We have investigated the slow-fast behavior of families of limit cycles in piecewise-linear systems approximations of multiple timescale systems, which are known to reproduce the rich dynamical repertoire of smooth systems while being amenable to more direct analysis. We have revisited previous work from the 1990s in order to complete the definition of a “canard cycle” in this context. We have shown that, even in the partial extension (where the fast nullcline is formed by 3 pieces instead of 4 for the entire extension), key features of canard cycles, such as the explosive behavior in parameter space and the shape with respect to the fast nullcline, are preserved [43] .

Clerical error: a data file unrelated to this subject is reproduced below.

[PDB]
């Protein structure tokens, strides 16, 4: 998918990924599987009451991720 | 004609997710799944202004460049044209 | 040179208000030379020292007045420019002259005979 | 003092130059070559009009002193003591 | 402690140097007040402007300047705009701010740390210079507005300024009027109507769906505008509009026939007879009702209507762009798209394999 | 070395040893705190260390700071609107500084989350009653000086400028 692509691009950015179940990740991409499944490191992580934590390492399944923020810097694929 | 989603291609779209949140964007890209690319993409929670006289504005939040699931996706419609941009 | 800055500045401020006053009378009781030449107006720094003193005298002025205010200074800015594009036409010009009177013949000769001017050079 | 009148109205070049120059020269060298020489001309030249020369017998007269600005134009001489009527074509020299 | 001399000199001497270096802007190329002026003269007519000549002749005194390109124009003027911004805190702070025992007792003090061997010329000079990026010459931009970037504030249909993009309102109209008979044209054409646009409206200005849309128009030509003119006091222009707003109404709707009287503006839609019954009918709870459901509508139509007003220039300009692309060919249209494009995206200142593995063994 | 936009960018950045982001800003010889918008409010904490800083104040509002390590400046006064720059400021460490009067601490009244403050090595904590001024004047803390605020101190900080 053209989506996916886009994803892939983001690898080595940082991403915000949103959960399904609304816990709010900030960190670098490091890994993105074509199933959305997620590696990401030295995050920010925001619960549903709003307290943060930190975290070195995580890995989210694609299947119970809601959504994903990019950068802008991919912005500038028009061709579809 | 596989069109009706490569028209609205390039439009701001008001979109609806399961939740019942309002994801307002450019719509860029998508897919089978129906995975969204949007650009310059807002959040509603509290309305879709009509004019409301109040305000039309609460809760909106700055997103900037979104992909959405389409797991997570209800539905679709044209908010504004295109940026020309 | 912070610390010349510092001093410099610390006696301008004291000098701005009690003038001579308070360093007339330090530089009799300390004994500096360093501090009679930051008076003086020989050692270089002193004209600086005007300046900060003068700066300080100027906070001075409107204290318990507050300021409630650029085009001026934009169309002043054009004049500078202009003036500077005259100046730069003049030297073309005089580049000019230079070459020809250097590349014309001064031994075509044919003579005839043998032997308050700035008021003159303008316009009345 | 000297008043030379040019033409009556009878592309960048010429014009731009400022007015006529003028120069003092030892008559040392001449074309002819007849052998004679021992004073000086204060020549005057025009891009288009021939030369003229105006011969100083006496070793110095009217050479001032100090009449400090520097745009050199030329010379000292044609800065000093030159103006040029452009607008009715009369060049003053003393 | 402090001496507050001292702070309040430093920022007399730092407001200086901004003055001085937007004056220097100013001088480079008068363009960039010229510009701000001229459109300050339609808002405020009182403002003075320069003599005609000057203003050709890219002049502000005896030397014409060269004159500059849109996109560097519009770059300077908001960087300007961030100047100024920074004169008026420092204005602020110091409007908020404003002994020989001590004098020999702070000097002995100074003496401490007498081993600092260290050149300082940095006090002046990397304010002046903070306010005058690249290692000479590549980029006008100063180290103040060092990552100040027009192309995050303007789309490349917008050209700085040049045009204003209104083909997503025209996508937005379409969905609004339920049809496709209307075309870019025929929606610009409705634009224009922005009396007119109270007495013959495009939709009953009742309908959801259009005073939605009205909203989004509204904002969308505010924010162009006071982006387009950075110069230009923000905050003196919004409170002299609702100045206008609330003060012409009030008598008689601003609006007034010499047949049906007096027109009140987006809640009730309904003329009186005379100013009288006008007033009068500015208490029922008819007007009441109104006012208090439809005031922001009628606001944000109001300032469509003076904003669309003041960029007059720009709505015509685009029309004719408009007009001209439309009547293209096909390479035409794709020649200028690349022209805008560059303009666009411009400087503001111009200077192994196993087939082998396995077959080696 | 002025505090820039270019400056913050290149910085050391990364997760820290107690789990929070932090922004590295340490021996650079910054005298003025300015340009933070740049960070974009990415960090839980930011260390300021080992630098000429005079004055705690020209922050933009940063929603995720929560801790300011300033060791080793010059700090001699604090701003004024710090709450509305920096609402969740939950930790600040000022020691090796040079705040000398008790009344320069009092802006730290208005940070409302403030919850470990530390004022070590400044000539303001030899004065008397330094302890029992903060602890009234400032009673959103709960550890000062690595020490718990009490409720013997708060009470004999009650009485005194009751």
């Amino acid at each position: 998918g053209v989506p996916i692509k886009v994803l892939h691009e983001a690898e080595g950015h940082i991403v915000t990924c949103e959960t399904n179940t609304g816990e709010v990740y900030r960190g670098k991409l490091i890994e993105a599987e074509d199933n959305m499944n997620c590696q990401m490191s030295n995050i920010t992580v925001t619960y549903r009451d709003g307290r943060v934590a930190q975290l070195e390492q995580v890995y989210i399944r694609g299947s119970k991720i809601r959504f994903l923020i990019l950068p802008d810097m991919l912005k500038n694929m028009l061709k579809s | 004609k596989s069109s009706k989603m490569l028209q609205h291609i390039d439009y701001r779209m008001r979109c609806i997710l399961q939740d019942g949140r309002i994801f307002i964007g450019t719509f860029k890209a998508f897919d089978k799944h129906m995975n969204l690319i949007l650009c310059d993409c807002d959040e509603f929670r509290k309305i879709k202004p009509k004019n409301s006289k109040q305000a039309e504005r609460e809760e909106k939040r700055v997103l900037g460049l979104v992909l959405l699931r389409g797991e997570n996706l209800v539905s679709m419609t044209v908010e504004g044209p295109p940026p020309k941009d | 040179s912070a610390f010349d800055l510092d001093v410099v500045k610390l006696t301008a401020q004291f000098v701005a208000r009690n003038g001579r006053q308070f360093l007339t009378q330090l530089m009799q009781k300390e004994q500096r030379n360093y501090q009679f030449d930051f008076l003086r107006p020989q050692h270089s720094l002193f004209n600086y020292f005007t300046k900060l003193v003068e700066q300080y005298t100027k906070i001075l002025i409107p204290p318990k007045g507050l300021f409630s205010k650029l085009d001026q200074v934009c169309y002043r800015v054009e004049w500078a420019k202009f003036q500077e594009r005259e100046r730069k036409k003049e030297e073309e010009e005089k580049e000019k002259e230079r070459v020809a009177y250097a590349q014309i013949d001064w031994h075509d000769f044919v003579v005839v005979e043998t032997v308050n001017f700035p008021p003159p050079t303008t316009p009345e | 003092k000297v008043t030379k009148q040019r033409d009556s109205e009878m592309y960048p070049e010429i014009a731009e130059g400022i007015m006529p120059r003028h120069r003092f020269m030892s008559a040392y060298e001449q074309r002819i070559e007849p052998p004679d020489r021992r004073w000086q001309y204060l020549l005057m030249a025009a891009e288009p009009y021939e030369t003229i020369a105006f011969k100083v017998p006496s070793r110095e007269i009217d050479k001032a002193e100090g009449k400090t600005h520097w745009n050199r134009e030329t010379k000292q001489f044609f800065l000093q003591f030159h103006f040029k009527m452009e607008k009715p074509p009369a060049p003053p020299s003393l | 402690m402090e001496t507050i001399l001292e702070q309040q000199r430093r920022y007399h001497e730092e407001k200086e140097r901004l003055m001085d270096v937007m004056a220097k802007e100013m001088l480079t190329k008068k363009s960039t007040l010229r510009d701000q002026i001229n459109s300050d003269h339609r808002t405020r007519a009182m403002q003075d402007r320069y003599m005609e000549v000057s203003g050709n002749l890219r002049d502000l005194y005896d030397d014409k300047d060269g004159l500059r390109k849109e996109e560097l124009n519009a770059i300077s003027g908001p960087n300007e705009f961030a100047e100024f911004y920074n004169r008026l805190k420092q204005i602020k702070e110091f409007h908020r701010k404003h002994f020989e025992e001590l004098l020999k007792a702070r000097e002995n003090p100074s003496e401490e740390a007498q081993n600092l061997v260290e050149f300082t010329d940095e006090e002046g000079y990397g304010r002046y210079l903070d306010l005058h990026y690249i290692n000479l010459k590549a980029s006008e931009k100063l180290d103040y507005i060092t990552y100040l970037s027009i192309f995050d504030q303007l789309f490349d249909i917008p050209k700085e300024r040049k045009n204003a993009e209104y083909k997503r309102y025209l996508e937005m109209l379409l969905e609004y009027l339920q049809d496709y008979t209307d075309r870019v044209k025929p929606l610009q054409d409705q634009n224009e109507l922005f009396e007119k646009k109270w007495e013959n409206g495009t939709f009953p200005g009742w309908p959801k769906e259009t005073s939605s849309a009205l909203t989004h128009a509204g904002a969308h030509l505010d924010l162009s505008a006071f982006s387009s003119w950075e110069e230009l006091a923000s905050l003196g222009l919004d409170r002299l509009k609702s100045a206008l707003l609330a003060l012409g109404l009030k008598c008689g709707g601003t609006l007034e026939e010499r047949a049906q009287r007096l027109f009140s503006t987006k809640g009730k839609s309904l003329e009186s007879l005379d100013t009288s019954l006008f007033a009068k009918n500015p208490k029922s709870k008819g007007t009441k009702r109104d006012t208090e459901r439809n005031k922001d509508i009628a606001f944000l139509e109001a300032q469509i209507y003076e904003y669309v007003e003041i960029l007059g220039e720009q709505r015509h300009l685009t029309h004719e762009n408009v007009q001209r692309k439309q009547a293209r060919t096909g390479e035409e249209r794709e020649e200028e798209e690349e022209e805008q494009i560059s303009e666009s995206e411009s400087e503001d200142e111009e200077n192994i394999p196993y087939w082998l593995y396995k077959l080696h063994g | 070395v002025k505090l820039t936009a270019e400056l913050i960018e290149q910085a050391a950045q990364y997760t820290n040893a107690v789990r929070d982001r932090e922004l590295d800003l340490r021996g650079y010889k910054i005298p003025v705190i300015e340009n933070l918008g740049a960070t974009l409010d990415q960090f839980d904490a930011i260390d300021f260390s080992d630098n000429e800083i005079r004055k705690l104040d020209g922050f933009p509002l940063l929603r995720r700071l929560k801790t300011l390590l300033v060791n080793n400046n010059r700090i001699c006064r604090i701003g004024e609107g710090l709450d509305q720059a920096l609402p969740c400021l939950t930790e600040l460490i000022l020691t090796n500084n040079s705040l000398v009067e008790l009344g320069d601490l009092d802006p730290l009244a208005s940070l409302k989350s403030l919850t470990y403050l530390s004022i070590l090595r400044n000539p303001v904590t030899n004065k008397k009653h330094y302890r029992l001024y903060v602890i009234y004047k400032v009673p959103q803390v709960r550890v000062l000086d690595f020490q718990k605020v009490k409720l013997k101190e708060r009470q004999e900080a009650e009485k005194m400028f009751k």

We have extended our previous work [93] on epsilon-free methods, whose main advantage lies in not assuming the presence of a small parameter. In the case of planar slow-fast systems, the main idea is to associate strong changes of curvature with loci of inflection points of the flow in the phase plane projection, in order to detect transitions from fast to slow epochs and vice-versa and to estimate the timescale ratio when it is hidden. We have shown that inflection lines, that can be easily computed, provide a good approximation to the excitability threshold [7] . We have also studied the possible topological configurations of inflection lines, both in the singular limit and away from it, both in the “canard regime” (where the canard point corresponds to a tangency between two connected components of the inflection set) and in the “relaxation regime”.